Date: Wed Sep 19 10:58:50 2007
Author: Bernard Cleyet
Subject: Re: Chaotic Pendulum source
I don't understand. My impression was the only cause of divergence was
initial condix. I objected to this. Either cause of divergence is
easily quantified w/ one apparatus, as I suggested. IIRC, Wiki didn't
discuss comparing mechanical apparatuses WRT slight differences in their
character. Also I don't understand a theoretical design demonstration.
What do you mean by your second sentence? Your first four sentences are
not self consistent.
One reason I suggested Wiki. is I didn't find in it the necessity of two
Richard Berg wrote:
> Certainly the initial conditions have an impact on how the motion
> develops. My point is that the demonstration is not designed
> theoretically to show that. It is designed to demonstrate that the
> small differences in initial conditions lead to much larger deviations
> of the ensuing motion. And the double pendulum does that well. This
> is consistent with the discussion in Wikipedia.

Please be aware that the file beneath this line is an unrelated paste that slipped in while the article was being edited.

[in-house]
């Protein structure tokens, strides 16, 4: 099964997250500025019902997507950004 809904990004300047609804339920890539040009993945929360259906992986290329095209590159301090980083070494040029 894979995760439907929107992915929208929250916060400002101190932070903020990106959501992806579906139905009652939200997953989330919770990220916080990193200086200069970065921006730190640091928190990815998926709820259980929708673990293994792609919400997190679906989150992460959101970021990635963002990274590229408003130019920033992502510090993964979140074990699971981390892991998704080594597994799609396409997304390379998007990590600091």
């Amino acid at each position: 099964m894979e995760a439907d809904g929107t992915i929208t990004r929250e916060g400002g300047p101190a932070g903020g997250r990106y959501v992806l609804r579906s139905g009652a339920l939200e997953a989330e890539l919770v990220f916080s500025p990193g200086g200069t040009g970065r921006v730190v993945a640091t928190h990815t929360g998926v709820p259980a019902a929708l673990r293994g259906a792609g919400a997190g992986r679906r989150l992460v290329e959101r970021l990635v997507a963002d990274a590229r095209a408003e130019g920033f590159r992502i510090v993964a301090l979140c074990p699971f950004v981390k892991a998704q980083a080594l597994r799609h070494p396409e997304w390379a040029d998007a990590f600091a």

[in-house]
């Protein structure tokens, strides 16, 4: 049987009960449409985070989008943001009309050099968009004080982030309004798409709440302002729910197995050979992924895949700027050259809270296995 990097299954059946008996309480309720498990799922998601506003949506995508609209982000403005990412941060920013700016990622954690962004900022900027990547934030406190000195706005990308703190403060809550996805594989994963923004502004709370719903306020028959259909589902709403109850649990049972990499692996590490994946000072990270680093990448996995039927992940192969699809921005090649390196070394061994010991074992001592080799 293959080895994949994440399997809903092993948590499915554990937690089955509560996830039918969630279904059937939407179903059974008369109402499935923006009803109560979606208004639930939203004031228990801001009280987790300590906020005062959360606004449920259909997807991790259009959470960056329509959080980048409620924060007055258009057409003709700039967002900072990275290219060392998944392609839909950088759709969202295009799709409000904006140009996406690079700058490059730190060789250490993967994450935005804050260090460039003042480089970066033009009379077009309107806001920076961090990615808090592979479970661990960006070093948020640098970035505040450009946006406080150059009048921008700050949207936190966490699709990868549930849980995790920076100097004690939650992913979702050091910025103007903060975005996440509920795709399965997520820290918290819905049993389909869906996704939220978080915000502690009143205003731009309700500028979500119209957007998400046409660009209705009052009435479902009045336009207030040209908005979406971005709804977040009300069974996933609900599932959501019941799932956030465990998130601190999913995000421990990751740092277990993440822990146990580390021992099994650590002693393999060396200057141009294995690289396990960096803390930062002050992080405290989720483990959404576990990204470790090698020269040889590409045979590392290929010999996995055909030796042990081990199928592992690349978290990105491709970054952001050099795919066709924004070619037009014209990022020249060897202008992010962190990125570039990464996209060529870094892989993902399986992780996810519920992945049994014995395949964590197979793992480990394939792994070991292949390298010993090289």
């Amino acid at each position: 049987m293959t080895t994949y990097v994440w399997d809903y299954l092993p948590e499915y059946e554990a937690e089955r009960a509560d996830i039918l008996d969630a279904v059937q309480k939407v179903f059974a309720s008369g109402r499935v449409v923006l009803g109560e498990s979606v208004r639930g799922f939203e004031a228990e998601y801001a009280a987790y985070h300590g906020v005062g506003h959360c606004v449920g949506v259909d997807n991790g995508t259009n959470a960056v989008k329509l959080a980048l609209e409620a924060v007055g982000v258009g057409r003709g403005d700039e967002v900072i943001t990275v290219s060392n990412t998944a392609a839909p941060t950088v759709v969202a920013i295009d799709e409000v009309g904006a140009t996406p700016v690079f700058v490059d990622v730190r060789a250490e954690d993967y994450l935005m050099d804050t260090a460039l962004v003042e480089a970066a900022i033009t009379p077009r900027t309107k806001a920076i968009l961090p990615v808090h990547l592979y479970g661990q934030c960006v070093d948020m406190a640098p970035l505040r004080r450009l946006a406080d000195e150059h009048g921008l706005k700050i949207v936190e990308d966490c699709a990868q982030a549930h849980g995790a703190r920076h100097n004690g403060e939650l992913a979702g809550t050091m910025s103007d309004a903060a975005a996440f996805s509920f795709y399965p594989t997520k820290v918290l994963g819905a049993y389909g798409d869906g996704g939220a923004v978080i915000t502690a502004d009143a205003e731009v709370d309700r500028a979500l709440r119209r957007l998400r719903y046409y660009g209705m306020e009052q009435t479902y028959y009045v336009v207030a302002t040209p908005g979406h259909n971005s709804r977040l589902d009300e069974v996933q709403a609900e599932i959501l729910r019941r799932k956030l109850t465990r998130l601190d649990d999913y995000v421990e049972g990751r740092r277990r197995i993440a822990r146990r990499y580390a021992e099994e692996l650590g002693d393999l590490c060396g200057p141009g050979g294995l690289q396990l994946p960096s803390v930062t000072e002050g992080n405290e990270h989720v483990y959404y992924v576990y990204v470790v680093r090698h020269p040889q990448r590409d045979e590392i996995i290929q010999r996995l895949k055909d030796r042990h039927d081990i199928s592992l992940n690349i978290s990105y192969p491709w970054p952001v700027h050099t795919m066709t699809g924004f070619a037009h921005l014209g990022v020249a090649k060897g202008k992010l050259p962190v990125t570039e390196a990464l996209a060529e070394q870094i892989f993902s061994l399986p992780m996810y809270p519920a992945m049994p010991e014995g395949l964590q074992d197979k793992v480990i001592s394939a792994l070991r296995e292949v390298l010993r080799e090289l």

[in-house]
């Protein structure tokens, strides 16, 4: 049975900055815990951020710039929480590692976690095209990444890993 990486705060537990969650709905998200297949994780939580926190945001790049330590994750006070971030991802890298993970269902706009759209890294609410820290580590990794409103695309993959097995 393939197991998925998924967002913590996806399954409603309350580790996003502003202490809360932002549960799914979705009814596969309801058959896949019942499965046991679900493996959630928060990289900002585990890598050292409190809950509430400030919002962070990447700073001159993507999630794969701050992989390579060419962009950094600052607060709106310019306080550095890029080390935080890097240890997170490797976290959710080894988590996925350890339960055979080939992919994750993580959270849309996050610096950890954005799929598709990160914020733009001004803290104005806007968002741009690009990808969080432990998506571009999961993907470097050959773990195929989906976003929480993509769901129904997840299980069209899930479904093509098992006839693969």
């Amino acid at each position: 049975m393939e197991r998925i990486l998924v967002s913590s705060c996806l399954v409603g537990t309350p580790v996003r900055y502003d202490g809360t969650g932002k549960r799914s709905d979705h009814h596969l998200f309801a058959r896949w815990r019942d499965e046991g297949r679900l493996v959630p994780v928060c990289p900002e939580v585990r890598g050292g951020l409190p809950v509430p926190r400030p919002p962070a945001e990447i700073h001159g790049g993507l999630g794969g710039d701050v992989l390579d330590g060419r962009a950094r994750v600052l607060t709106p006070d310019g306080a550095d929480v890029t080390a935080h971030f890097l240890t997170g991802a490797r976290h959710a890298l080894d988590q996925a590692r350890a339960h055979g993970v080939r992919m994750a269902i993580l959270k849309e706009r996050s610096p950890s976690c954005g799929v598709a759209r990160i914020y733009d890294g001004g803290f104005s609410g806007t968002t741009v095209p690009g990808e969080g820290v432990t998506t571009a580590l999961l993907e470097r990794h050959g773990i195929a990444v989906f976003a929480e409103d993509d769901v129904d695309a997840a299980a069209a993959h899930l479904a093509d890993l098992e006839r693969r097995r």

> On Tue, 18 Sep 2007, Bernard Cleyet wrote:
>> Unless one makes changes in the mechanism, I don't think one can
>> claim the divergence is solely due to initial conditions and not also
>> changes in the mechanism or environment. In a sense such changes are
>> changes in the initial conditions, they just come later!
>> Regarding the definition of chaos, I recommend Wiki's:
>> bc, sad the UCSC analogue lab that required examination of
>> Roessler's, Lorenz', et al. equations is no longer.
>> Richard Berg wrote:
>>> It is my understanding that Model 1 of the double chaos pendulums
>>> was made by Troy Shinbrot, who did his PhD at the University of
>>> Maryland. The device is described in the paper:
>>> Shinbrot, Grebogi, Wisdom, and Yorke, Chaos in a Double Pendulum,
>>> AJP 60, 491-499, (1992).
>>> and in a supplemental sheet that describes the construction of the
>>> Supplemental Information Sheet, T. Shinbrot, (1989)
>>> The idea is to demonstrate that due to the chaotic nature of the
>>> devices even the most minute difference in the initial starting
>>> conditions will result in virtually total divergence of their
>>> motions. You can show "chaos" with a single pendulum, but not
>>> "chaos" as defined by the masters: Jim Yorke, et. al. You need
>>> two. Chaos refers to the gross deviation due to miniscule
>>> differences in the starting conditions. If you use one such
>>> pendulum, you show that the motion appears random, but chaos is more
>>> carefully defined in this case, I believe. Chaos is calculable, if
>>> you can model the system accurately enough.
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